So today, I drove from west Austin to South Congress just below downtown and LadyBird Lake hunting Texas Traditions,
When I sat back down to figure out what I was going to do, I got to thinking about boots and my life wearing boots and I thought I would just tell you a couple of pitiful Sable stories because then you know how totally weird I am.
When I was wee, my mother desperately tried to make a girly-girl out of me, and I do have some of those tendencies, I’m just not a pure frou-frou. I used to have really long hair, down past my ass long hair and I had it a long time. Just imagine, my mother would put bows in my hair and she would dress me in these frilly dresses that had petticoats underneath them that made them stand out – sorta like little girls wear to pageants but Mother dressed me like that to go to church and the grocery store. I could live with the bows and the petticoats – but that wasn’t all…she would buy these little patent leather shoes and frilly thin socks. Gag! She used to tell me that she would dress me up so pretty and I’d be looking like an ad for a Little Miss Priss magazine and then I would start to cry – – bitter, loud, holding breath, kicking, screaming and Mother would say that I would yell – “It’s all right but the Socksies!!!!!”
So, she’d take them off and I’d pad off barelegged looking like I’d just come out of the cotton field I guess.
That trait, refusing to wear socks of any kind continued…and that’s hard to do when one loves cowboy boots!
Every summer my family had a tradition that we carried forth with an uncle and an aunt and two cousins of mine. We’d go to Six Flags over Texas near Dallas and this was an important day for me. I took my amusement park excursions extremely seriously. And I was hard to control – once they let me through the gate I would run rampant, not stopping to eat or drink or rest – I just wanted to ride as many rides as many times as possible. But one year I didn’t choose my outfit appropriately and I guess Mother wanted to teach me a lesson.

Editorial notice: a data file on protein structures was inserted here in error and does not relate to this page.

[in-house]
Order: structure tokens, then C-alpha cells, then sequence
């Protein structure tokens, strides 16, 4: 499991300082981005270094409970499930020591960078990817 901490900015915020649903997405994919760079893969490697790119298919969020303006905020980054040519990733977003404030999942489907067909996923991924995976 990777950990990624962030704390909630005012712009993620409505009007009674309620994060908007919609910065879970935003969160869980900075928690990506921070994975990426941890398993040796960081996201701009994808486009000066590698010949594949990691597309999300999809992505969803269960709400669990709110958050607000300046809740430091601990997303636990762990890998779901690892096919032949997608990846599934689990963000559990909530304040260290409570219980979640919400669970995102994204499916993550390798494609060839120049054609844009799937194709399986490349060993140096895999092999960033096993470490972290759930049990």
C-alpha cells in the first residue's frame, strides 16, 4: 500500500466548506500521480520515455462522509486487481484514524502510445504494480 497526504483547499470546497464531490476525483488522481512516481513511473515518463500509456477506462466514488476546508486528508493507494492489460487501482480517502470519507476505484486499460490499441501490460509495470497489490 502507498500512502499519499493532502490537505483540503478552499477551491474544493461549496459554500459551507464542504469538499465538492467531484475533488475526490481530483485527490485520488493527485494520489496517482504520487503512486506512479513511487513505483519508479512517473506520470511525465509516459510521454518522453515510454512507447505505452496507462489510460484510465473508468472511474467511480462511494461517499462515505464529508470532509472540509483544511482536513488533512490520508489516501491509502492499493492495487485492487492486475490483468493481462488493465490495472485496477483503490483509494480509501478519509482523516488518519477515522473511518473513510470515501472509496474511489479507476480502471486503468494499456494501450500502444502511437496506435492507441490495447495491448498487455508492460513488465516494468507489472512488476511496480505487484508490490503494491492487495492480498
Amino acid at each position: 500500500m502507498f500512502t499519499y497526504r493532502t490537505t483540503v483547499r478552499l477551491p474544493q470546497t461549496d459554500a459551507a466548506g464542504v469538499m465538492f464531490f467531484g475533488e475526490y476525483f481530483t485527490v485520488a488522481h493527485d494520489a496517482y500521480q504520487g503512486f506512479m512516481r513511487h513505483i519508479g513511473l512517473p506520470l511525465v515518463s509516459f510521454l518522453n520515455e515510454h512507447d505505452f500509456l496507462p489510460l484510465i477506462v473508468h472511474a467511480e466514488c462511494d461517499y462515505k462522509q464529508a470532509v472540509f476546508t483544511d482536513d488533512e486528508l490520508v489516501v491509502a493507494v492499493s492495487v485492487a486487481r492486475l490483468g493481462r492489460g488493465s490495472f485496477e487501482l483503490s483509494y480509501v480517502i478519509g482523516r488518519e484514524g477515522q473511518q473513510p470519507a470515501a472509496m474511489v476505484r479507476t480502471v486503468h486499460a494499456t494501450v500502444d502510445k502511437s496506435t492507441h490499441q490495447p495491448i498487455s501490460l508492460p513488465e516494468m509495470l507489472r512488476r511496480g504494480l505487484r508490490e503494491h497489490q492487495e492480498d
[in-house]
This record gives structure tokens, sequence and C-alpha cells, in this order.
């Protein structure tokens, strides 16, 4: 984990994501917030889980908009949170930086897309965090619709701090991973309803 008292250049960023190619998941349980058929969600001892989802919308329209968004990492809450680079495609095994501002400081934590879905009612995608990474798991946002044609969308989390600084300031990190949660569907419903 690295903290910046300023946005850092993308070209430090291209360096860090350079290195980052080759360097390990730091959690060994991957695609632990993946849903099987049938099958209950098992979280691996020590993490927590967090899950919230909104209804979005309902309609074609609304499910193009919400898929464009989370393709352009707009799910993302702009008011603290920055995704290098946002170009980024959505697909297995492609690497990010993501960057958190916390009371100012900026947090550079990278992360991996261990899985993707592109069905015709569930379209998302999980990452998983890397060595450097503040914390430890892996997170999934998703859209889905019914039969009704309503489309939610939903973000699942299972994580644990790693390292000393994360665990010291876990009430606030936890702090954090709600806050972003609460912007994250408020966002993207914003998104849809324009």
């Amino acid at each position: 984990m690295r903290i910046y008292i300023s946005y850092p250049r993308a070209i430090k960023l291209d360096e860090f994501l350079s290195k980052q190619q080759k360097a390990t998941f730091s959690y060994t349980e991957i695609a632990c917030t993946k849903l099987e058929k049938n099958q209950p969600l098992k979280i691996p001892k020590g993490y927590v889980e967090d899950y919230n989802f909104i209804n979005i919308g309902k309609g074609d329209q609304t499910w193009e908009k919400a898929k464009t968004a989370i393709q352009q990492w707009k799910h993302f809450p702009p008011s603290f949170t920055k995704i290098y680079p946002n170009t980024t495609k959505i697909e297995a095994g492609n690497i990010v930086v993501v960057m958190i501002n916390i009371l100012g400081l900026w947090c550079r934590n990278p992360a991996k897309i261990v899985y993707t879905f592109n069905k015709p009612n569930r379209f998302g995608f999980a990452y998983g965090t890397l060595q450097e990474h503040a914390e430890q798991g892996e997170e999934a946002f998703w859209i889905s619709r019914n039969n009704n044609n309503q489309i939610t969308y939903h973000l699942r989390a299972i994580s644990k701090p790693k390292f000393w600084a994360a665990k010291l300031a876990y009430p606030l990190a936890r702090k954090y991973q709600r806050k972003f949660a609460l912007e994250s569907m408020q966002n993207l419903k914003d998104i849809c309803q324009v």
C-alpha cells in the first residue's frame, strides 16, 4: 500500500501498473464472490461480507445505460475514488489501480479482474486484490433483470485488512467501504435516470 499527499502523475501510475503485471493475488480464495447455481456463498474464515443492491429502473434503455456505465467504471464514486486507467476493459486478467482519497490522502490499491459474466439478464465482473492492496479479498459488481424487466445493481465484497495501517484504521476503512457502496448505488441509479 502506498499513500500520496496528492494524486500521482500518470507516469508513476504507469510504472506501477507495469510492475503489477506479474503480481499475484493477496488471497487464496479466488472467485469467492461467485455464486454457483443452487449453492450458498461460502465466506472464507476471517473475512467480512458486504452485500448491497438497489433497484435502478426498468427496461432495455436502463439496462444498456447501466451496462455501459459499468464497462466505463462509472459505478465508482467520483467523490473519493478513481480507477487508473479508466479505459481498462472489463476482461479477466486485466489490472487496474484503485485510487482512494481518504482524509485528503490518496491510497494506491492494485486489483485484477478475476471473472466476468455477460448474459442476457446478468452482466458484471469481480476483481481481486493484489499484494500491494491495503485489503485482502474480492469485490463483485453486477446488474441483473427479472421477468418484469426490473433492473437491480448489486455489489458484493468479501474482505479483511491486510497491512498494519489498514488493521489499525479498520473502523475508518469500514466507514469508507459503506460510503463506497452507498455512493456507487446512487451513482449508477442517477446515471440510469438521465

Such was Sable’s Vacation when Country came to Town.
While we’re on the subject, let me tell you about the first time I cut my hair. I was young, probably six and my mother went into the hospital to have part of her colon removed due to cancer. I was an only child at the time, good old days, and my father was in charge of my care. He was all thumbs and couldn’t do a thing with my hair… Now, let me digress. I had a boyfriend. Yes, I did. His name was Keith and he lived about a mile from me. I would see him when we would go visit friends of my parents named Bert and Cecil (Bert was the woman). Keith and I would play outside with his dog and he thought I was pretty, he said so. We’d hold hands and take walks and chunk pinecones. Anyway – – – when my dad couldn’t take care of my hair while mother was in the hospital, he took me to the hairdressers and had it cut off. CUT OFF! Honestly, I don’t think I cared. He took the decapitated ponytail tied with a red ribbon to the hospital and my mother cried. Still, didn’t bother me…. But what did bother me was that when I went to see Keith – he didn’t know me! He swore I wasn’t me because my hair was gone. I mean, I had hair, shoulder length bouncy screwy curls but the long Rapaunzel locks were long gone. Another bout of tears! Looking back on it, I’m sure I was better off without Keith – he either only liked me for my looks or used my new-do to get rid of me for some other reason.
During my life, I’ve had an odd relationship with my hair and my footwear – both are symbols of femininity and I’ve never really been traditional about either.
My hair grew back but I didn’t rehook up with Keith. And the boots…well, I always wore boots. My favorite pair was ones I had in college, cream colored with multi-colored stitching. I remember wearing them on a date to the rodeo with white jeans, a purple cowboy shirt and a good looking dude in a cowboy hat. (I still had on no socks, but I think I just pulled my boots off and enjoyed making out in his truck.)
Oh well, I never claimed to be normal – – I walk to a different drummer – – or limp – – since I have on no socks with my boots…